Constructing Urban Futures in the Military City: Affective Municipal Aspirations and Property Relationships at Brooks, San Antonio.

Authors: Michelle Padley*, University of North Carolina - Chapel Hill
Topics: Urban Geography, Feminist Geographies, Legal Geography
Keywords: Feminist Geography, Urban Geography, Political Geography, Urban Governance, City Development, Cultural Geography, Legal Geography, Property
Session Type: Virtual Paper
Day: 4/7/2021
Start / End Time: 1:30 PM / 2:45 PM
Room: Virtual 34
Presentation File: No File Uploaded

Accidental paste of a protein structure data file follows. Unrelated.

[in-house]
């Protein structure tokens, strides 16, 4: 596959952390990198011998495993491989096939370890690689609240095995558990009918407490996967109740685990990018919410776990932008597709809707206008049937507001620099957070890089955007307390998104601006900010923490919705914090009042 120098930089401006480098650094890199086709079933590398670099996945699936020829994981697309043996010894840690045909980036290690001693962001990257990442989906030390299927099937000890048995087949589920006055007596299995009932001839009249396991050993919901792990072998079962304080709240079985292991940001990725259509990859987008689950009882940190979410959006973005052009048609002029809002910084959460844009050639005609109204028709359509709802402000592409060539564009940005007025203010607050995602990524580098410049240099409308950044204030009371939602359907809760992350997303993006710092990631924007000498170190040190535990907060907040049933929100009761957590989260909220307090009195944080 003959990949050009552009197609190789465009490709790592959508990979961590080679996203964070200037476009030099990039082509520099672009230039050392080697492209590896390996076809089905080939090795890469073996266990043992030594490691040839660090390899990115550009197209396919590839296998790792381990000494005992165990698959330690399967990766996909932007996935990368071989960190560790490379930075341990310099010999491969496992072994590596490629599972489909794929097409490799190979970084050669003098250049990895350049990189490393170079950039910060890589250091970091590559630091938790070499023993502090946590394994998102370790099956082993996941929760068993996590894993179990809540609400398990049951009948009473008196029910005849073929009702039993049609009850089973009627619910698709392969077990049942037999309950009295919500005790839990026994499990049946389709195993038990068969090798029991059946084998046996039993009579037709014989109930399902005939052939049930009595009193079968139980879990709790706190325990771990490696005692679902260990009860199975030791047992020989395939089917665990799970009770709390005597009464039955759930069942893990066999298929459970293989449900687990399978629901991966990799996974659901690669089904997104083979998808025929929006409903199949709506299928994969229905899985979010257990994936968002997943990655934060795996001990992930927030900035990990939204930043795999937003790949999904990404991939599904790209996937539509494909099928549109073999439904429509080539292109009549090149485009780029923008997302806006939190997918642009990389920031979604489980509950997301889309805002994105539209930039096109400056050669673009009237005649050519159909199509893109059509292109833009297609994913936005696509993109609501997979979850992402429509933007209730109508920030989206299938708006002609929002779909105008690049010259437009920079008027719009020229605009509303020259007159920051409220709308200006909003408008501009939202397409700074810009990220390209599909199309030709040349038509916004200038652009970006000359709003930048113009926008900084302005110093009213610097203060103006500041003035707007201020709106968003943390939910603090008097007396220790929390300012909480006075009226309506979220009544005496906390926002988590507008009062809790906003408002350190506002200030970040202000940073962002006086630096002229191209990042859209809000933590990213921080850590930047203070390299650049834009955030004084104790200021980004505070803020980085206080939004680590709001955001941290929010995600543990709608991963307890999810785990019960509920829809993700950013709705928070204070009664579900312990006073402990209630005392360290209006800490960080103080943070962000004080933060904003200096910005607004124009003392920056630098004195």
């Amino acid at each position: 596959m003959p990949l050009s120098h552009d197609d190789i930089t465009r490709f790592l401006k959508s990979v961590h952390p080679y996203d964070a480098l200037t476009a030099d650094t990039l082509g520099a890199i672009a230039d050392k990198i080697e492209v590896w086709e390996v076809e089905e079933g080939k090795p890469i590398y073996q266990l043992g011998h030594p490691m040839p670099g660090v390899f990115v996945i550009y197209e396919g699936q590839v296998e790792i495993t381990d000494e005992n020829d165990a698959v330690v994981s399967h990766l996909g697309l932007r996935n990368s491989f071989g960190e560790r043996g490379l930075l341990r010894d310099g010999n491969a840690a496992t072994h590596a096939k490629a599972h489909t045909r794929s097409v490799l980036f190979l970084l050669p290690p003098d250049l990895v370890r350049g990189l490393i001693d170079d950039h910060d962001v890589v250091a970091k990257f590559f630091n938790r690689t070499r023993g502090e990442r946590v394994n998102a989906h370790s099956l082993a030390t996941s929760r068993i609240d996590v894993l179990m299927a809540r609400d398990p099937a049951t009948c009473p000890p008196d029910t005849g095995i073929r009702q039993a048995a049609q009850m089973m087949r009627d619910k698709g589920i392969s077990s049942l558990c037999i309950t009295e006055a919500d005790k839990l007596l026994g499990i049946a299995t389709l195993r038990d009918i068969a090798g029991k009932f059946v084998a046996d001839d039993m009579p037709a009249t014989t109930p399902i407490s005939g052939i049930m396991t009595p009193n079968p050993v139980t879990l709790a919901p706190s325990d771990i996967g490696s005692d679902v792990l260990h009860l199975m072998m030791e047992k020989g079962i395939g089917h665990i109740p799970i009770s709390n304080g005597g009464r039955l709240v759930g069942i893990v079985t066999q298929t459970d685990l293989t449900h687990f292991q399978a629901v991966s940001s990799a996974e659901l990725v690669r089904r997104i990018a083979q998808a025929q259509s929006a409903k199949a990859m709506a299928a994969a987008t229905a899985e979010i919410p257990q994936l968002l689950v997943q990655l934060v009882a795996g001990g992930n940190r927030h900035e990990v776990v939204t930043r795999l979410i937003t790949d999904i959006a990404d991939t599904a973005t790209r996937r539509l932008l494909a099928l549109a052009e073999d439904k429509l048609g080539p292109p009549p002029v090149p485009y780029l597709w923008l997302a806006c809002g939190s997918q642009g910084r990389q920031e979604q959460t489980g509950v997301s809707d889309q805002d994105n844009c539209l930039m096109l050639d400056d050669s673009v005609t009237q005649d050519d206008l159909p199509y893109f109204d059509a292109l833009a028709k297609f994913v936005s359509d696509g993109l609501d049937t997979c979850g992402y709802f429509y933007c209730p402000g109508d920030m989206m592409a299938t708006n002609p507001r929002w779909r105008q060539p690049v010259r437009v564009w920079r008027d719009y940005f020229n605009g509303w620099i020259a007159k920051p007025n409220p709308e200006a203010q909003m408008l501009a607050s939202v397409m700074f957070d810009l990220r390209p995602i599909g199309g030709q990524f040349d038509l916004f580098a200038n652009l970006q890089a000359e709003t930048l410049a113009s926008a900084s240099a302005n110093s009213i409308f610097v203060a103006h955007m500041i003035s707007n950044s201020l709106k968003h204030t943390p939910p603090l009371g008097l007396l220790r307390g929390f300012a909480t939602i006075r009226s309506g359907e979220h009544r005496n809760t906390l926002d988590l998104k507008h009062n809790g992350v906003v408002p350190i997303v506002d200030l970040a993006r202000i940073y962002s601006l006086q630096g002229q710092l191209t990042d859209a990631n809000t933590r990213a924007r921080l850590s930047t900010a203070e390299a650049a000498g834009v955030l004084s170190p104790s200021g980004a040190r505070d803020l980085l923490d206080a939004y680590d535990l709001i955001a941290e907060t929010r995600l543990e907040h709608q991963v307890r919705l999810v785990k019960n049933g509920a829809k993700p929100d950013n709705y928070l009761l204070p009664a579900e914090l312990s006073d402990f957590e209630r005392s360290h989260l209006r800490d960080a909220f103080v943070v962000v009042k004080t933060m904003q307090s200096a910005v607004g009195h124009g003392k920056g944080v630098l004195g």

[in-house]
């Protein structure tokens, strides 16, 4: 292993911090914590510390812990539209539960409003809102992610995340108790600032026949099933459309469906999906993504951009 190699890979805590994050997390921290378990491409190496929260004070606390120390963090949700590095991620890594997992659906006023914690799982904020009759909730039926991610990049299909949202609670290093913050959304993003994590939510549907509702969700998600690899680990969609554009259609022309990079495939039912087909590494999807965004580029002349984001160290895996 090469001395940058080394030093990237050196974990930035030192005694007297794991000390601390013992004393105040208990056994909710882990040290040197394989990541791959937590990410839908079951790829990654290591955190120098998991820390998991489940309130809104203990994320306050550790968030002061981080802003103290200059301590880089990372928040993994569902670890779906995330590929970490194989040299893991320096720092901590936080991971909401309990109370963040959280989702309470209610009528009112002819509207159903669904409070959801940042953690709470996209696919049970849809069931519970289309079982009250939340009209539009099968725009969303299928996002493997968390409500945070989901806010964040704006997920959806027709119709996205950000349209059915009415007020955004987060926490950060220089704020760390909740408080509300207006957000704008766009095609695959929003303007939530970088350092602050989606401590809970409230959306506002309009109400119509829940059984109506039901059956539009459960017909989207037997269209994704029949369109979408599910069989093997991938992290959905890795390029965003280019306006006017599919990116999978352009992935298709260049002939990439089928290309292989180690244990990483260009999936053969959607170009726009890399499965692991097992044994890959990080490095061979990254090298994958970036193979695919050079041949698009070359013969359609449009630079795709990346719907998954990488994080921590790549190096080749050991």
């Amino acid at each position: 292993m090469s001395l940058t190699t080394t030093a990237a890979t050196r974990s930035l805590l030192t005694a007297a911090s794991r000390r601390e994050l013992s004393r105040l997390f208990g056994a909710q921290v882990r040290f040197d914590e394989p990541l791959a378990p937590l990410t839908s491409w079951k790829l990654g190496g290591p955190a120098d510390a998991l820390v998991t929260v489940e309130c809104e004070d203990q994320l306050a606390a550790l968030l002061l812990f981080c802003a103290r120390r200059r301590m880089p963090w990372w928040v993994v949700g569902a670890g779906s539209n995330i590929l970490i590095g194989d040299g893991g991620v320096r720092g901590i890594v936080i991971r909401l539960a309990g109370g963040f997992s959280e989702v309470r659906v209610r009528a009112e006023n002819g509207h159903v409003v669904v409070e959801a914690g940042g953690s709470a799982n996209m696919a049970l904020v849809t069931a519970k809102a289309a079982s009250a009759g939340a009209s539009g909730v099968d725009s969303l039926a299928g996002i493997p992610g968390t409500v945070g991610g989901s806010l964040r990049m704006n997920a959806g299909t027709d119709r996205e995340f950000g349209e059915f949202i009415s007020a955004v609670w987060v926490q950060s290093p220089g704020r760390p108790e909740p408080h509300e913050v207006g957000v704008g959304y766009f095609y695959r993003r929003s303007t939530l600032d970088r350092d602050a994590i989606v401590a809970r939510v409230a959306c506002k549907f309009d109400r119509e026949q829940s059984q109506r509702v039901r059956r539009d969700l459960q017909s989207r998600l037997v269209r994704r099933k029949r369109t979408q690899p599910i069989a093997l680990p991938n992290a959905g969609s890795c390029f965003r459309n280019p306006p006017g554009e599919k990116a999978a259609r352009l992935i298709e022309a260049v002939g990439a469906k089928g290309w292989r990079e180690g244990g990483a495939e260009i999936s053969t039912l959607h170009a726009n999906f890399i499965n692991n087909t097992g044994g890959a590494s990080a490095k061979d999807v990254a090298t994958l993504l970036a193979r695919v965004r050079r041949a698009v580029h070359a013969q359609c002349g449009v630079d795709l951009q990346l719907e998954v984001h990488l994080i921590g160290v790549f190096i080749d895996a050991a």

Throughout Brooks, a peri-urban development in San Antonio, Texas, names of residential buildings and event spaces such as “Aviator” refer to a not-so-distant past when Brooks Air Force Base was active prior to 2005. The area is now a 1,300-acre mixed-use site with its own Development Authority, forty businesses, 2,300 residents, and plans for a greenway. Concurrent to these changes achieved through property transfer, Brooks’ media presence invokes both the past and an idealistic future, articulating a “tradition of ambition” reflective of both San Antonio’s status as “the military city” and the site’s specific history in relation to the air force (Brooks 2020). This narrative suggests Brooks is not merely a place to live or work, but rather is part of a project to develop a certain kind of atmosphere and destination for San Antonio. As the development’s website articulates, “To Live Brooks is to embrace the future...the sky’s the limit for people who Live Brooks.” Research on urban development related to land ownership and financialization has shown that property is central to the city (Fields 2018; Blomley 2004). Work on atmospheres of feeling, emotions, and embodiment, demonstrates how affective politics impacts guiding logics of development and belonging (Ahmed 2004; Anderson 2016; Laketa 2016). Building on specific examples from Brooks’ development strategy, I argue that there are relationships between technologies of property and affective politics that is crucial to the production of this space. In doing so, this paper suggests an opening for understanding drivers of contemporary urban development.

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